Outside (or over) the Box: You Can Grow That!

It's time again for the monthly post called: You Can Grow That!
Sometimes you have to break out from the quotidian, unleash that pent-up creativity, throw caution to the wind. You get the drift. Or at least pretend that's what you were doing when life (or your garden) throws you a curve ball.

It was during our version of a coffee klatch that she said it. As my neighbor and I fought through the under (and over) brush that has hijacked my garden, I commented that I had quite a bit to do. She agreed. The last time we’d gone on our “garden klatch” was when the peonies were in bloom. 

What’s changed since then? Well, it’s a lot greener, taller, more expansive and yes, overgrown. Paths are in there somewhere but I’ve had to estimate their trajectory in order to navigate from one spot to another. The floppers are overwhelming their neighbors, the neglected are showing signs of stress, and the weeds are boasting a symmetry and a sense of righteousness that should only be entrusted to purposefully-placed plants I'd purchased.
But if I’d been stricter about which plant grows where, I’d have missed out on some pleasant surprises. Clematis ‘Polish Spirit’ has a dedicated trellis draped over a nearby fence so it could climb to a lofty position over its more compact neighbors. 
If it had “stayed inside the lines,” however, I would not have been rewarded with its whimsical course over the top of the boxwood. 

If I'd weeded more assiduously, I wouldn't have enjoyed the Corydalis sempivirens that had seeded itself in a rocky patch I'd used to place a planter each year.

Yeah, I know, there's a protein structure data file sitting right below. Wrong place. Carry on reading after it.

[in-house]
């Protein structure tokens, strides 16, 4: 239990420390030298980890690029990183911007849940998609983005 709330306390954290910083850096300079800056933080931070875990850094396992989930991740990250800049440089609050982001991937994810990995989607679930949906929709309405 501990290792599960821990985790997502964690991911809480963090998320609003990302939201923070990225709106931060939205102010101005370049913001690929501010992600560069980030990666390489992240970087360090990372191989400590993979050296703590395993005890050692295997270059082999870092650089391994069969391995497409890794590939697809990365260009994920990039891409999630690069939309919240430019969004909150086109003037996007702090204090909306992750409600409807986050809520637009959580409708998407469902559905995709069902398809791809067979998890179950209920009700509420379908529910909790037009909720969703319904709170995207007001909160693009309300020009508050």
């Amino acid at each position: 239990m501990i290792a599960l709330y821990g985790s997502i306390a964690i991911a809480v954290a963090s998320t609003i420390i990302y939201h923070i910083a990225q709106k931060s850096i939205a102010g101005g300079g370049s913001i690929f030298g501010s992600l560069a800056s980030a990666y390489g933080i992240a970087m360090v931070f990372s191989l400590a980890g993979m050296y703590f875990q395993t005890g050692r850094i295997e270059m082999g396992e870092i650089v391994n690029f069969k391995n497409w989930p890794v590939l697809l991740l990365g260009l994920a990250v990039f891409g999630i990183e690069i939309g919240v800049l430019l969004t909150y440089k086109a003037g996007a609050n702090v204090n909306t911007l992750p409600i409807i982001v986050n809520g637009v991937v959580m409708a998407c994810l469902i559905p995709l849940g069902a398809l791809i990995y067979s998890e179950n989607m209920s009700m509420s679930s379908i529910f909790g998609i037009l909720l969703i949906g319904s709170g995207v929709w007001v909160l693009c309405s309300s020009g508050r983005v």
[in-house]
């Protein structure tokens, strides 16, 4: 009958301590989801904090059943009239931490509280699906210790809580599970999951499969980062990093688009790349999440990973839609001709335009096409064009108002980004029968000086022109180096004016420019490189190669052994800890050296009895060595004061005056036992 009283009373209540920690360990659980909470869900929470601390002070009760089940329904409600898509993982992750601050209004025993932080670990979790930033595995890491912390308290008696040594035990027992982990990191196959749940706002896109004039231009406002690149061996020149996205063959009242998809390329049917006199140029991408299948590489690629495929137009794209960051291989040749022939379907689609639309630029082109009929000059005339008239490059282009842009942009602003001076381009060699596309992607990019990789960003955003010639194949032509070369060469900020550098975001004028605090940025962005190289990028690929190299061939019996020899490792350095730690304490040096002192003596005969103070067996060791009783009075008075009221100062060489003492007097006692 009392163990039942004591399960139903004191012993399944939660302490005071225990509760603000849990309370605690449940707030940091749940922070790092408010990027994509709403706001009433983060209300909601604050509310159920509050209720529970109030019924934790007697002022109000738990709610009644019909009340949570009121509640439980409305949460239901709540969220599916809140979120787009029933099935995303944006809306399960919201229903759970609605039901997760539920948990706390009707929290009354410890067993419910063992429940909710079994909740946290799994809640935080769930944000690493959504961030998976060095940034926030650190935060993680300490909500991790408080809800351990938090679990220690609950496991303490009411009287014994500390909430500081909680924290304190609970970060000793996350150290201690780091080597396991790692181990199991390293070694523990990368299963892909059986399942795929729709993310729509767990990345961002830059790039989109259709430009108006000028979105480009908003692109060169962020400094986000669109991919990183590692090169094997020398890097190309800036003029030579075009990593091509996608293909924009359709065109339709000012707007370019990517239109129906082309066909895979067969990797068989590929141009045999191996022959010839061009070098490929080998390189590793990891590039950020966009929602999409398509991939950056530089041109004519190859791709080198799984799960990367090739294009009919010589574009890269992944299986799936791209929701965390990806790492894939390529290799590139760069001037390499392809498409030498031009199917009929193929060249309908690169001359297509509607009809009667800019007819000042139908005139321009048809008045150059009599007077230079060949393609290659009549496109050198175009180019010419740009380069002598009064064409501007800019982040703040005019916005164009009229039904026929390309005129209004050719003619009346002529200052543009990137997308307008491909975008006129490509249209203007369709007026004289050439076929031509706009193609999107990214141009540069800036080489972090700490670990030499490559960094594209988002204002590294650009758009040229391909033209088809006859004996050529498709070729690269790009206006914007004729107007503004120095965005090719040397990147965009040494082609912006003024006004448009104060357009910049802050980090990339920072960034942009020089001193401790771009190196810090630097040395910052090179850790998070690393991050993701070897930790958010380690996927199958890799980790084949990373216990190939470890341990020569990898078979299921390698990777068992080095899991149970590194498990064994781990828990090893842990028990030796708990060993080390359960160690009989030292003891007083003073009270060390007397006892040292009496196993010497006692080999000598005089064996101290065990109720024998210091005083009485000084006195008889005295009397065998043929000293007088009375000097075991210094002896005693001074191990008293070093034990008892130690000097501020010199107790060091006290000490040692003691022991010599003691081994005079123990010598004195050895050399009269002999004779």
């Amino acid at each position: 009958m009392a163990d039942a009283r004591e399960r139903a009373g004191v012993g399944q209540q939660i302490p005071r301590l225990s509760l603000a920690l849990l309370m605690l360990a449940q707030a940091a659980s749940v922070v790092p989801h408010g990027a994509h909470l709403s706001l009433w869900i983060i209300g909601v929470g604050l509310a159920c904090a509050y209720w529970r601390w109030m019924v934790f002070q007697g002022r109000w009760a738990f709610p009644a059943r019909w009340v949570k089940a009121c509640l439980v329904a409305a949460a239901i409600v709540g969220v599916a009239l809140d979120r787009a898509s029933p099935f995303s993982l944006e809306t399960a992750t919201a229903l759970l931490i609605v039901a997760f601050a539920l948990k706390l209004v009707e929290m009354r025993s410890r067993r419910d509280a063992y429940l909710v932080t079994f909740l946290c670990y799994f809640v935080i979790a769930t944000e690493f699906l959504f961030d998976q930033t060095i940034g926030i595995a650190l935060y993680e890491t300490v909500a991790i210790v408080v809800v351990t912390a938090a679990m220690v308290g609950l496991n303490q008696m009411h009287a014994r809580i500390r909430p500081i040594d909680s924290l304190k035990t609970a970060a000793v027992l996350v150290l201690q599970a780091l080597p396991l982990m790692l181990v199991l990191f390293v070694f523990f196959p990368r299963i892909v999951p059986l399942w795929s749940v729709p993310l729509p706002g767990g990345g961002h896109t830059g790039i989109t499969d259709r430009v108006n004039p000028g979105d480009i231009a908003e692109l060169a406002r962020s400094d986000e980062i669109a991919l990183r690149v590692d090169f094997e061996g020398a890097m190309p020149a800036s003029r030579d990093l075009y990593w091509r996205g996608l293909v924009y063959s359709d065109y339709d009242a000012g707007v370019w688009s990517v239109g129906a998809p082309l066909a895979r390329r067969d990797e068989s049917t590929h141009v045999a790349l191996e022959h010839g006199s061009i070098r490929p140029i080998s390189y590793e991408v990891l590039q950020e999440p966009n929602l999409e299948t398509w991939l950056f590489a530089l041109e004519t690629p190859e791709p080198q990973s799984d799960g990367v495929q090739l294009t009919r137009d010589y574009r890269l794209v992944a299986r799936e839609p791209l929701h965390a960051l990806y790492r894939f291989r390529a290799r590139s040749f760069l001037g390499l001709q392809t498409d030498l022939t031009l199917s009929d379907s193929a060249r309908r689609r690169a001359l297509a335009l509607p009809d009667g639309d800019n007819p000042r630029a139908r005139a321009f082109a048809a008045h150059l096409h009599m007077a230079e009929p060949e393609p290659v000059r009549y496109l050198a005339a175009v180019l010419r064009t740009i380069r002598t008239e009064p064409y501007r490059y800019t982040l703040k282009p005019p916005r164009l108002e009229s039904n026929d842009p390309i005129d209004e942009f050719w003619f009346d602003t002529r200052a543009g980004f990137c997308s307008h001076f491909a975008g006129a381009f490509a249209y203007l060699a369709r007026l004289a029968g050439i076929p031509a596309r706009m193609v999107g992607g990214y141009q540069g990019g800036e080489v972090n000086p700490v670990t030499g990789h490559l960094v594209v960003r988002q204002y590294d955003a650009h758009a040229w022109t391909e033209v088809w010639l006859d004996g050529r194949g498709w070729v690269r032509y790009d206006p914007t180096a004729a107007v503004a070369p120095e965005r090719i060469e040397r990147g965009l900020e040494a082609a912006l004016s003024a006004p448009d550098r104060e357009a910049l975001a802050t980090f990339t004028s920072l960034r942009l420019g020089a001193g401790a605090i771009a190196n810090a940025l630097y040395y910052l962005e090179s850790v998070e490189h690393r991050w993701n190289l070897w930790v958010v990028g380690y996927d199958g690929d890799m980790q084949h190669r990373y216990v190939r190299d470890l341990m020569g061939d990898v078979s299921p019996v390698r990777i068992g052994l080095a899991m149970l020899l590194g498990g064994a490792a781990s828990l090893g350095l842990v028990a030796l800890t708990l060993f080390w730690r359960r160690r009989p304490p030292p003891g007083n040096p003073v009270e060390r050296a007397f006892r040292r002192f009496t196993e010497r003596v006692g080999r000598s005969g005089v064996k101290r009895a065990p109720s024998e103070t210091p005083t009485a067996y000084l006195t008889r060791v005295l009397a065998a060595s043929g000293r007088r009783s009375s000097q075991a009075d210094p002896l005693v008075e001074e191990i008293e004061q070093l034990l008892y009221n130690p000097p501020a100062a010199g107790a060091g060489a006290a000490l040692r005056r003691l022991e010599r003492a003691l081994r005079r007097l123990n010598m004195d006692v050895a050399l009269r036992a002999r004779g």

And if rules weren't meant to be broken, I wouldn't have planted a lavender-dianthus garden in an Earth Box. Three lavenders and two dianthus plants arrived in early June from Goodwin Creek Gardens.

Earth Box newly-planted on June 9.

I decided to re-purpose the Earth Box into a decorative planter and use it for my little band of plants that preferred similar soil types. Like a cook making soup, I mixed what I had on hand plus things I'd gathered from my local garden center. The final product included a bag of regular potting mix, Ted's Special Cactus mix, some Turface and Vermiculite.

The Earth Box is designed with a reservoir for excess water and a small hole at the bottom for overflow. I left the screen at the bottom of the pot in place, but not wanting to leave anything to chance, I had several more small holes drilled into the bottom of the planter. Although "self-watering" planters certainly have their place, I prefer to have better control over my plants' moisture needs.
Not quite a month later, this photo was taken July 6.

When I first planted the tiny specimens, I decided there was room for a Hippeastrum bulb I wanted to bulk up for fall planting indoors. I added 'Zombie' to the group.

Dianthus 'Queen of Sheba'
By late July, they had filled in nicely, and today I noticed what looks like a flower bud on the Dianthus 'Queen of Sheba'. The photo shown here was taken at Goodwin Creek Gardens in May.

Although all of the plants except the Hippeastrum are hardy to Zone 5 or 6, I think I'll either overwinter the planter of Dianthus and Lavandula in my garage, or wrap the pot in an insulating material and keep it in a spot protected from desiccating winter winds where it can get rain and snowfall. It's always good to have an experimental garden to play with in the off-season.

On July 27, the plants had filled in nicely, yet still have good air circulation.
For more ideas on what to try in your own garden, head over to the website:

1 comment:

  1. Glad you are finding enjoyment in your fully-grown gardens. Letting things go can, at times, have benefits.